Pediatric and NF2-associated meningiomas are uncommon and poorly characterized in comparison to sporadic adult cases. In order to elucidate their molecular features, we analyzed MIB-1, progesterone receptor (PR), NF2, merlin, DAL-1, DAL-1 protein, and chromosomal arms 1p and 14q in 53 meningiomas from 40 pediatric/NF2 patients using immunohistochemistry and dual-color fluorescence in situ hybridization (FISH). Fourteen pediatric (42%) patients, including 5 previously undiagnosed patients, had NF2. The remaining 19 (58%) did not qualify. All 7 of the adult patients had NF2. Meningioma grading revealed 21 benign (40%), 26 atypical (49%), and 6 anaplastic (11%) examples. Other aggressive findings included high mitotic index (32%), high MIB-1 LI (37%), aggressive variant histology (e.g. papillary, clear cell) (25%), brain invasion (17%), recurrence (39%), and patient death (17%). FISH analysis demonstrated deletions of NF2 in 82%, DAL-1 in 82%, 1p in 60%, and 14q in 66%. NF2-associated meningiomas did not differ from sporadic pediatric tumors except for a higher frequency of merlin loss in the former (p=0.020) and a higher frequency of brain invasion in the latter (p=0.007). Thus, although pediatric and NF2-associated meningiomas share the common molecular alterations of their adult, sporadic counterparts, a higher fraction are genotypically and phenotypically aggressive. Given the high frequency of undiagnosed NF2 in the pediatric cases, a careful search for other features of this disease is warranted in any child presenting with a meningioma.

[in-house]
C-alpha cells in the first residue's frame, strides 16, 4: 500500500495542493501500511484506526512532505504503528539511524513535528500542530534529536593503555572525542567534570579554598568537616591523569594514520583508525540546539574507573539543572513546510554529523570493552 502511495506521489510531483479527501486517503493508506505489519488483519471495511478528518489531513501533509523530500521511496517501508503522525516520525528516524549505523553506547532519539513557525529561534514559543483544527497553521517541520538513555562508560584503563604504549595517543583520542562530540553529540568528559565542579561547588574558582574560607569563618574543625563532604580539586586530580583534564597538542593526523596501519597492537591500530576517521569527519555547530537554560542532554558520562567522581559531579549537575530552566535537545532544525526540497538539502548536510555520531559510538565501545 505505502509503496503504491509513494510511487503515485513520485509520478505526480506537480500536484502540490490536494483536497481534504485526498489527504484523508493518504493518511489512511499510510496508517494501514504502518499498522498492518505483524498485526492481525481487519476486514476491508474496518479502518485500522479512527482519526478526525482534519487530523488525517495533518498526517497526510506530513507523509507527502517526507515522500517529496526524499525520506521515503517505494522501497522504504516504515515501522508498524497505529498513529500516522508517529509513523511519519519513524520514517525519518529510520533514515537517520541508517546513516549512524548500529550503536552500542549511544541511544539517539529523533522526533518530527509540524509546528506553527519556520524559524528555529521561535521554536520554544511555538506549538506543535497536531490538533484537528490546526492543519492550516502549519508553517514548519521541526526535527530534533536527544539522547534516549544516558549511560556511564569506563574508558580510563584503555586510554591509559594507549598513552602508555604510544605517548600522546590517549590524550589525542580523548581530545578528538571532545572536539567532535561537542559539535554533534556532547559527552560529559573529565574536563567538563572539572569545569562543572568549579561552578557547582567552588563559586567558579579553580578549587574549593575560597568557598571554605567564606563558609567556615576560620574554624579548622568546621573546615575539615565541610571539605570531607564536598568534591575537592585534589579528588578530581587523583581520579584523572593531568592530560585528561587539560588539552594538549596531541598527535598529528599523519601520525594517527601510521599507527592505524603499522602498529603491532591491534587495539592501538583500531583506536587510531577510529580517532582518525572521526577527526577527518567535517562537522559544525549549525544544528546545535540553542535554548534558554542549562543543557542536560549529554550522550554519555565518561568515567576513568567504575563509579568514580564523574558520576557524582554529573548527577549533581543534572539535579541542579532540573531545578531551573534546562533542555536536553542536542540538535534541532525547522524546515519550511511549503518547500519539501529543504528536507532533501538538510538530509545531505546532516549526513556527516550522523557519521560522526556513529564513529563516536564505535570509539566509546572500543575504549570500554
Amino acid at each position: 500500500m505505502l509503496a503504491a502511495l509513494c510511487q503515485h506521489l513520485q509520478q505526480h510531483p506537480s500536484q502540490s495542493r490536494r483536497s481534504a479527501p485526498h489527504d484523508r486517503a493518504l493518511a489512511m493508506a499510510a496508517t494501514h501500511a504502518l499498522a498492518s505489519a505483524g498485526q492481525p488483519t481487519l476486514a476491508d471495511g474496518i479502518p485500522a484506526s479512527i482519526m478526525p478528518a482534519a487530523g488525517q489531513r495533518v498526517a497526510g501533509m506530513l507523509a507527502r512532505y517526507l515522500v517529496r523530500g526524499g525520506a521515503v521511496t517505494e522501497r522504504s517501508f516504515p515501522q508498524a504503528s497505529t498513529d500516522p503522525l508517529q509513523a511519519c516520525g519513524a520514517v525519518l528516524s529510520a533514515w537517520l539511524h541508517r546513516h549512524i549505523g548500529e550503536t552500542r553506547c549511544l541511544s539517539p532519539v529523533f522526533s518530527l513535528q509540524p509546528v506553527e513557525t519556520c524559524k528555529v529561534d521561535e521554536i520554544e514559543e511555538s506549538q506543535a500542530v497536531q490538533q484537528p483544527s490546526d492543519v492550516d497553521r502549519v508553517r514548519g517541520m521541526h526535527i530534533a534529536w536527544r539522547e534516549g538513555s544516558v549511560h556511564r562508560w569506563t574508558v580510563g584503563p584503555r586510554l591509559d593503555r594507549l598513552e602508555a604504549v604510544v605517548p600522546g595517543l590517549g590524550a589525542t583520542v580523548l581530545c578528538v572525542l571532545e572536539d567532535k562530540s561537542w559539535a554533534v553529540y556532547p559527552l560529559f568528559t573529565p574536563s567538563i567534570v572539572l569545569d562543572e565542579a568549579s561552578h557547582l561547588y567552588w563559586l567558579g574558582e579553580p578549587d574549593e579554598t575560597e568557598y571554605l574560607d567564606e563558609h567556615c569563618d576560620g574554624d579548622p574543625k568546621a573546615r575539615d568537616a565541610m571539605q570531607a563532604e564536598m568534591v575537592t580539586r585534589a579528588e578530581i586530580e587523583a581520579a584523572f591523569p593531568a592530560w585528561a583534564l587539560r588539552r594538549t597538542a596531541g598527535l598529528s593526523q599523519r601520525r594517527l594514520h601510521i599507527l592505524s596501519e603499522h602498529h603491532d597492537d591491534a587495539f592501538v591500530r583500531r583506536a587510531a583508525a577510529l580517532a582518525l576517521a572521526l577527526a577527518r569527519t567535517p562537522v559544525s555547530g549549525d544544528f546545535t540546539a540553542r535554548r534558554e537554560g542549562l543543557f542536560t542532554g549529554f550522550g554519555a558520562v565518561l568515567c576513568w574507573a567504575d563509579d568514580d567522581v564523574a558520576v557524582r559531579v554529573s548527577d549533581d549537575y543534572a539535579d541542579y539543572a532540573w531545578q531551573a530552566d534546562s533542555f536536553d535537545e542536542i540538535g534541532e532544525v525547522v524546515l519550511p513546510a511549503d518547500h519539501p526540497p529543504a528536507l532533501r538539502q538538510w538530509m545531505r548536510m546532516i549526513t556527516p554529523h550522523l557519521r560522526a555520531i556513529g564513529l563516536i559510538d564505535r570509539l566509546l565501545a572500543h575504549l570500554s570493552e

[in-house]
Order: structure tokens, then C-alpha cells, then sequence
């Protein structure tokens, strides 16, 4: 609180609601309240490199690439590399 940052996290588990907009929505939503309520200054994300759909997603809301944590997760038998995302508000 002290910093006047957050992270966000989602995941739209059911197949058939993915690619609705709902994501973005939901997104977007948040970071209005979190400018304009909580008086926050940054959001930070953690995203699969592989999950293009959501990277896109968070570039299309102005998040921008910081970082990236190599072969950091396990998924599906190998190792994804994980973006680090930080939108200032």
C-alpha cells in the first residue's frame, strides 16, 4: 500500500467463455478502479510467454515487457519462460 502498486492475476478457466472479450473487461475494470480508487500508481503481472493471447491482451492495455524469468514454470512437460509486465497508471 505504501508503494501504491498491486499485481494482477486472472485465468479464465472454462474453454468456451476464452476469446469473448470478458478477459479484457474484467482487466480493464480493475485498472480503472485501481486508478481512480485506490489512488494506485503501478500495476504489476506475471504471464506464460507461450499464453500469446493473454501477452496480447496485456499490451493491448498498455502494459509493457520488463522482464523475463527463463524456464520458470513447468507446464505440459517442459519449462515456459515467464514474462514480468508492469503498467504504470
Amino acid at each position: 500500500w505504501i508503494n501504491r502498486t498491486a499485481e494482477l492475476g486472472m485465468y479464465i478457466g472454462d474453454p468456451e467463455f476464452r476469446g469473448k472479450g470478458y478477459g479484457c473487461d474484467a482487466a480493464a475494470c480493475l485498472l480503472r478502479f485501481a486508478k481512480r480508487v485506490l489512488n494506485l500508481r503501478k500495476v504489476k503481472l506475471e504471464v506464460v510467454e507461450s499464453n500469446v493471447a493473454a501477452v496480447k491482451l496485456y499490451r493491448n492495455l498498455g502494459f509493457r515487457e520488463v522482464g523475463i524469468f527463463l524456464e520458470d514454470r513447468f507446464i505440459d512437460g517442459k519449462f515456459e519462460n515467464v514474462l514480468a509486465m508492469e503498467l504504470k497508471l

Original languageEnglish
Pages (from-to)994-1003
Number of pages10
JournalJournal of neuropathology and experimental neurology
Issue number10
StatePublished - 2001


  • Childhood
  • Chromosome 1
  • Chromosome 14
  • DAL-1
  • Malignant tumor
  • Meningioma
  • NF2


Dive into the research topics of 'Aggressive phenotypic and genotypic features in pediatric and NF2-associated meningiomas: A clinicopathologic study of 53 cases'. Together they form a unique fingerprint.

Cite this